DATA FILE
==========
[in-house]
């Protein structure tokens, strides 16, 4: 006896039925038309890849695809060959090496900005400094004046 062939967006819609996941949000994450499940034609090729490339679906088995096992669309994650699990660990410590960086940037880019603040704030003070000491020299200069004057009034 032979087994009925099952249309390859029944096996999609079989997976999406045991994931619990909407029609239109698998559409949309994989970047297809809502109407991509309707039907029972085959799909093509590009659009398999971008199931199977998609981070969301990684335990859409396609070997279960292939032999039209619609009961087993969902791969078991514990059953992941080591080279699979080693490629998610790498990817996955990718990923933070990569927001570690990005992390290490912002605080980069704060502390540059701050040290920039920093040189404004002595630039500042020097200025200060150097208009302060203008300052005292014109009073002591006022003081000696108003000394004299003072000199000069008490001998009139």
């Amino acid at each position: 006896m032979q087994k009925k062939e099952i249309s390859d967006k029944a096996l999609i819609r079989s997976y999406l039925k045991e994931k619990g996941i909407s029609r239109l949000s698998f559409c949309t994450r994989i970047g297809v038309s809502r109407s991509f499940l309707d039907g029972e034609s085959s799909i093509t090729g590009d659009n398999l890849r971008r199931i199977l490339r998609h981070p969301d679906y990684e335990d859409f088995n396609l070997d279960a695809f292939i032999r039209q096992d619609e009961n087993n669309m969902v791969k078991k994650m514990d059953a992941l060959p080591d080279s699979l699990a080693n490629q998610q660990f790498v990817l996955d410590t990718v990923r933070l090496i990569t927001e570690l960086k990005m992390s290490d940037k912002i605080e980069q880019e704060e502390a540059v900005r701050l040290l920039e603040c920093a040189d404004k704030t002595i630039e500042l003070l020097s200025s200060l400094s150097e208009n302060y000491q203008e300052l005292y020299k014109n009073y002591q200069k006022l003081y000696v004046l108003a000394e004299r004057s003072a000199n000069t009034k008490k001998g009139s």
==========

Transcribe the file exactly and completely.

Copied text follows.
[in-house]
């Protein structure tokens, strides 16, 4: 006896039925038309890849695809060959090496900005400094004046 062939967006819609996941949000994450499940034609090729490339679906088995096992669309994650699990660990410590960086940037880019603040704030003070000491020299200069004057009034 032979087994009925099952249309390859029944096996999609079989997976999406045991994931619990909407029609239109698998559409949309994989970047297809809502109407991509309707039907029972085959799909093509590009659009398999971008199931199977998609981070969301990684335990859409396609070997279960292939032999039209619609009961087993969902791969078991514990059953992941080591080279699979080693490629998610790498990817996955990718990923933070990569927001570690990005992390290490912002605080980069704060502390540059701050040290920039920093040189404004002595630039500042020097200025200060150097208009302060203008300052005292014109009073002591006022003081000696108003000394004299003072000199000069008490001998009139």
């Amino acid at each position: 006896m032979q087994k009925k062939e099952i249309s390859d967006k029944a096996l999609i819609r079989s997976y999406l039925k045991e994931k619990g996941i909407s029609r239109l949000s698998f559409c949309t994450r994989i970047g297809v038309s809502r109407s991509f499940l309707d039907g029972e034609s085959s799909i093509t090729g590009d659009n398999l890849r971008r199931i199977l490339r998609h981070p969301d679906y990684e335990d859409f088995n396609l070997d279960a695809f292939i032999r039209q096992d619609e009961n087993n669309m969902v791969k078991k994650m514990d059953a992941l060959p080591d080279s699979l699990a080693n490629q998610q660990f790498v990817l996955d410590t990718v990923r933070l090496i990569t927001e570690l960086k990005m992390s290490d940037k912002i605080e980069q880019e704060e502390a540059v900005r701050l040290l920039e603040c920093a040189d404004k704030t002595i630039e500042l003070l020097s200025s200060l400094s150097e208009n302060y000491q203008e300052l005292y020299k014109n009073y002591q200069k006022l003081y000696v004046l108003a000394e004299r004057s003072a000199n000069t009034k008490k001998g009139s």